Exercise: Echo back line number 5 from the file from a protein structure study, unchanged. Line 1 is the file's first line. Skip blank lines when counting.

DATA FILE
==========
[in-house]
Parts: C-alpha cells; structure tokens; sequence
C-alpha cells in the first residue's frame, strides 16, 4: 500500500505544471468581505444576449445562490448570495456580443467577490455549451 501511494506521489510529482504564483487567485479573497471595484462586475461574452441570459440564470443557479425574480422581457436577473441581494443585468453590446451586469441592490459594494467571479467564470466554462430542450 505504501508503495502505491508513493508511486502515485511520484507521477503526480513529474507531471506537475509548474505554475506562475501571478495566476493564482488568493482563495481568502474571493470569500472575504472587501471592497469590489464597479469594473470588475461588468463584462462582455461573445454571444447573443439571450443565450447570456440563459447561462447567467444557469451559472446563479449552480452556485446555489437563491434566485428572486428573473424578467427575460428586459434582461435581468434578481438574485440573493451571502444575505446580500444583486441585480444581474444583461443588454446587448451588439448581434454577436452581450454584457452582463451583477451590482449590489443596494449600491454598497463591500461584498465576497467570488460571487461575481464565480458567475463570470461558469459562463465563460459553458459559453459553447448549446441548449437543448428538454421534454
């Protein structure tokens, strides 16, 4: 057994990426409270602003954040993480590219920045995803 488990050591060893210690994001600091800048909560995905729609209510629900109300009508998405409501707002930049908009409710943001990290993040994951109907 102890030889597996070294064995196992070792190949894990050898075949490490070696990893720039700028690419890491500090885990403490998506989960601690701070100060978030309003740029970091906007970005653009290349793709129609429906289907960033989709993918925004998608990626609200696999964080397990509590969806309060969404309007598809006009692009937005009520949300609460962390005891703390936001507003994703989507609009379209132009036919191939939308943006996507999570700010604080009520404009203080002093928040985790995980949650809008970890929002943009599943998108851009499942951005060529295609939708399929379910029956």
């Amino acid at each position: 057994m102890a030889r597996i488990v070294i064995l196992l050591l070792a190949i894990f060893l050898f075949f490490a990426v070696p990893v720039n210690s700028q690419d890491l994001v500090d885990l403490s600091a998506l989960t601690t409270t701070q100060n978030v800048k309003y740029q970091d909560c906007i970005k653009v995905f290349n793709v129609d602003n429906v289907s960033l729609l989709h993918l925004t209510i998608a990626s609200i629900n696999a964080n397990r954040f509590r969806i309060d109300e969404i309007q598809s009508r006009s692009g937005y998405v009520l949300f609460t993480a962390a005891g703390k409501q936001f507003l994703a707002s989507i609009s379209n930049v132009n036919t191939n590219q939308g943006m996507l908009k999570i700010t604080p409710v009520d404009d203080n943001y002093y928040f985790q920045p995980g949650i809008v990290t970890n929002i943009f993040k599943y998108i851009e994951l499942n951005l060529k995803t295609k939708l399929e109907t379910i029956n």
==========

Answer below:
């Amino acid at each position: 057994m102890a030889r597996i488990v070294i064995l196992l050591l070792a190949i894990f060893l050898f075949f490490a990426v070696p990893v720039n210690s700028q690419d890491l994001v500090d885990l403490s600091a998506l989960t601690t409270t701070q100060n978030v800048k309003y740029q970091d909560c906007i970005k653009v995905f290349n793709v129609d602003n429906v289907s960033l729609l989709h993918l925004t209510i998608a990626s609200i629900n696999a964080n397990r954040f509590r969806i309060d109300e969404i309007q598809s009508r006009s692009g937005y998405v009520l949300f609460t993480a962390a005891g703390k409501q936001f507003l994703a707002s989507i609009s379209n930049v132009n036919t191939n590219q939308g943006m996507l908009k999570i700010t604080p409710v009520d404009d203080n943001y002093y928040f985790q920045p995980g949650i809008v990290t970890n929002i943009f993040k599943y998108i851009e994951l499942n951005l060529k995803t295609k939708l399929e109907t379910i029956n």